VICE SQUAD – Is the horse's behaviour a direct result of the psychological pressure we subject them too?

VICE SQUAD - STOP AND THINK! Is the horse's behaviour a direct result of the psychological pressure we subject them too?

So what is abnormal?

There are many types of abnormal behaviour seen in stabled horses. They include: weaving, crib-biting, wind sucking, box walking, persistently pawing the ground, nodding or shaking of the head, over drinking and self mutilation such as chewing the own tail. As long as the behaviour is repeated and without purpose, it is classed as abnormal.
All of the above actions we choose to call ‘vices’, if we look at the definition in a dictionary, the term is described as an immoral, wicked or evil habit. By using this word to describe a horse’s abnormal behaviour, we as owners and riders are implying that it is the horse that is at fault and these actions are caused by a flaw in his character. This begs the question, why don’t we as owners stop to think that just maybe this behaviour is a direct result of the psychological pressure we subject our horses to?
  • Invading your horse’s space
  • Over feeding a naturally energetic horse.
  • Constantly constraining him in a stable without companionship and toys.
  • Feeding him two or three times a day, depriving him the ability to graze almost all of his waking hours.
  • Shutting your horse in a stable, curbs his freedom so he can not satisfy his natural curiosity. You take the opportunity of him to investigate all that he sees and hears so he never becomes confident in his surroundings.
  • Taking your horse to unfamiliar surrounds and environments like competitions and shows without proper habituation.
  • Not improving your riding skills or using them well at all times – heavy hands, a poor seat and fear of letting your horse go too fast all contribute to his fear and confusion.
Such pressures cause your horse to become frustrated, bored and fearful. Confined in his stable without companionship, he has no way of dealing with his stress and will resort to acting out displaced behaviours. These repeated actions cause his brain to release a hormone which creates a chemical called cortisol in his blood. Stress has an impact on his welfare and immune system, affecting his temperature, eating, drinking and even his sexual habits.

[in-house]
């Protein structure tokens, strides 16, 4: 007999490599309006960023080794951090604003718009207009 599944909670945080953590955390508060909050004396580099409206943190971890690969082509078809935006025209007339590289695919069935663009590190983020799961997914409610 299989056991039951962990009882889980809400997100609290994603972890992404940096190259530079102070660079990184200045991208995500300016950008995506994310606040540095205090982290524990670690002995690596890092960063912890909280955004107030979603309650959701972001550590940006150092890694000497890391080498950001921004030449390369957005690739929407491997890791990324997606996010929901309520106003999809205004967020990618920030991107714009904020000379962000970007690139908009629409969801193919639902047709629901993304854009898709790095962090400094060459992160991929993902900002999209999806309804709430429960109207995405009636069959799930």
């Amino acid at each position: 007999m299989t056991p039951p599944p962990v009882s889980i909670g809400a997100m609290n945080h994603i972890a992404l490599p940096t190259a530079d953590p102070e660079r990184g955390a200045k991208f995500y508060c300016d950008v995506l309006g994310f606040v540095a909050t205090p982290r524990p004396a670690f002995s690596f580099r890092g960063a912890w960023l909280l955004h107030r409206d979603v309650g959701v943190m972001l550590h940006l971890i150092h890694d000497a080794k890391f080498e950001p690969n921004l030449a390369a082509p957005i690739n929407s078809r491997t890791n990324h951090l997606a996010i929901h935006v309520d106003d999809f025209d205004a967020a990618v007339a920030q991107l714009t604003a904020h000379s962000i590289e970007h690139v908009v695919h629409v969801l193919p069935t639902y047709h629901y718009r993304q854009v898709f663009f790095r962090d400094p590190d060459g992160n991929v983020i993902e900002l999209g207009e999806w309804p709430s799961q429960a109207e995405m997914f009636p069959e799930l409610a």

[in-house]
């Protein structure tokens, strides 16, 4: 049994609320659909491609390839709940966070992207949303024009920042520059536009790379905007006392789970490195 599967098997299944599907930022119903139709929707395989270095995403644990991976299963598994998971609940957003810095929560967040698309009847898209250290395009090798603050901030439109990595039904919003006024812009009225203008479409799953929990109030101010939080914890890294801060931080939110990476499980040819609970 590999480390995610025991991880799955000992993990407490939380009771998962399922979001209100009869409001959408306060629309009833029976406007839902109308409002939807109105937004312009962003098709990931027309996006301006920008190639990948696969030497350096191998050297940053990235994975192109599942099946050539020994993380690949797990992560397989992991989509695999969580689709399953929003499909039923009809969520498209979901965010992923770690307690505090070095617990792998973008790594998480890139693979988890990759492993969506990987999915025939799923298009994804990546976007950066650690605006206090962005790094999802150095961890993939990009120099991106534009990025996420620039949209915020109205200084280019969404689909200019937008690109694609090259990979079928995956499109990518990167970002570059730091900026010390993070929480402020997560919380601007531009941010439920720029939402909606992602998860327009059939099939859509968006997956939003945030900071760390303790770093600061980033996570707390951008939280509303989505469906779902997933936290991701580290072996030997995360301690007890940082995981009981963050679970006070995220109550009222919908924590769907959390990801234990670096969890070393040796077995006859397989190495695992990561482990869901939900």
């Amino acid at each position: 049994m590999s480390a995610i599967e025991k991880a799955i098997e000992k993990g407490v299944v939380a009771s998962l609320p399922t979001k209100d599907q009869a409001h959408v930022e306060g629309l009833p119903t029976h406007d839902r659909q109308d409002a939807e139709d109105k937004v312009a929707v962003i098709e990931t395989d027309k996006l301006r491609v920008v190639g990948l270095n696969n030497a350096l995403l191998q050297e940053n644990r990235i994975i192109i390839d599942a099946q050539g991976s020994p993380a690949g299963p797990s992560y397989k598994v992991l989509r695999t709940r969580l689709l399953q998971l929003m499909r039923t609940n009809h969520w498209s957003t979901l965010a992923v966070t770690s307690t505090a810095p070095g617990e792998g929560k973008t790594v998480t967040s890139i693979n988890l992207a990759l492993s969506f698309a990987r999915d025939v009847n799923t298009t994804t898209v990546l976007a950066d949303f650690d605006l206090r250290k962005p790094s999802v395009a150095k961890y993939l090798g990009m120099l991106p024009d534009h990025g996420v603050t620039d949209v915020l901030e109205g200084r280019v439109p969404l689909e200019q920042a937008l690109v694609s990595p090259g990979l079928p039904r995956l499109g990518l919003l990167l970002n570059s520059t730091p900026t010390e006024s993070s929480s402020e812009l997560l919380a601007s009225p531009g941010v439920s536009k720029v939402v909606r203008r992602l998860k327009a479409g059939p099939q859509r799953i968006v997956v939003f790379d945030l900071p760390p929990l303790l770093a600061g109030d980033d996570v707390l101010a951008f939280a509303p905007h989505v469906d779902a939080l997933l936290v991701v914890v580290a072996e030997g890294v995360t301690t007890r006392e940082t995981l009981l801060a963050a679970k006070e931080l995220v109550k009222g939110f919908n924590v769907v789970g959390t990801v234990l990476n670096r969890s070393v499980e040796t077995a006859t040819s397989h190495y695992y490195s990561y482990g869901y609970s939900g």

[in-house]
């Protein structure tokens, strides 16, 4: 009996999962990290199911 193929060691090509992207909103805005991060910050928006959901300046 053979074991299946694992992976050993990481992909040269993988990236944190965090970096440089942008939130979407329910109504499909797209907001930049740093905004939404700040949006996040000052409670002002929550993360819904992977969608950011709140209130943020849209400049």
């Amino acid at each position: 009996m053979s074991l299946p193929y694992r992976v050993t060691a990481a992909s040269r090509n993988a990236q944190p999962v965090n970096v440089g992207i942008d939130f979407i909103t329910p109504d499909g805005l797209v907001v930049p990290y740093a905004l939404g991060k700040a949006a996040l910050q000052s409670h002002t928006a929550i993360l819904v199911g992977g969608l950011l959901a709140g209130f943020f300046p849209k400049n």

A stressed horse’s brain also produces endorphins, natural pain killers, to help his body cope. When you consider that the ultimate release of endorphins occurs when an animal is killed, to prevent him feeling pain, you may begin to realize the level of stress such a horse is under.

Each horse has a different threshold depending on his genes, breed, previous experiences and his own individual characteristics. So just because one horse seems to cope with his modern lifestyle, don’t assume that every horse can.

If your horse shows signs of abnormal behaviour, remember it is not just an annoying habit or problem you can control by simply introducing a weaving grill or cribbing collar. In fact, by preventing your horse acting out his behaviour, you could be putting him under further stress.

Abnormal behaviour means your horse is suffering, the same way as a caged lion in a zoo. His actions can be symptoms of clinical depression, suffering from poor welfare and such mental stress will have an impact on his immune system, weight and general condition.  

What’s the answer?

The only way to stop your horse’s abnormal behaviour is to reduce his stress levels by giving him a more natural lifestyle. Veterinary treatment may help and complimentary medicine can also be effective in treating stress. But these methods are only beneficial if you are also prepared to drastically alter his routine. Above all, try to see your horse’s life through his eyes to understand the causes of his stress.
pawing ground

Don’t confuse your horse’s natural reactions with ‘vices’

Many people regard actions such as bolting, napping and evasion as ‘vices’ but this behaviour is not abnormal for your horse, however inconvenient for you. Your horse is following his natural instincts when confronted with a situation that makes him feel uncomfortable, for him this beahviour is normal.
  • A bolting horse – is employing his flight instinct after being startled or panicked.
  • A horse who naps – Is following his heard instinct. He is not confident either in himself or his rider and will try to return to his safety zone, the company of his equine companions.
  • Showing resistance of the bit or refusing to load – He is fearful of the situation and his instinct tells him to use evasive tactics to escape.
  • Once you understand that your horse acting normally in a stressful situation, you can take steps to avoid such behaviour.
Remember, you must make the situations more acceptable rather than change your horse. For example in all three cases above, the horse needs to improve his levels of confidence, both in himself and his surrounds.

1. A more natural lifestyle will help him feel more relaxed.

2. Allowing him the time and patience to become habituated to a situation (such as loading) will overcome his fear. Take everything one-step at a time and don’t make any unfair demands on him.

3. Consistent and confident handling and riding will increase his confidence in you. 
More great horse behaviour advice and tips Read more.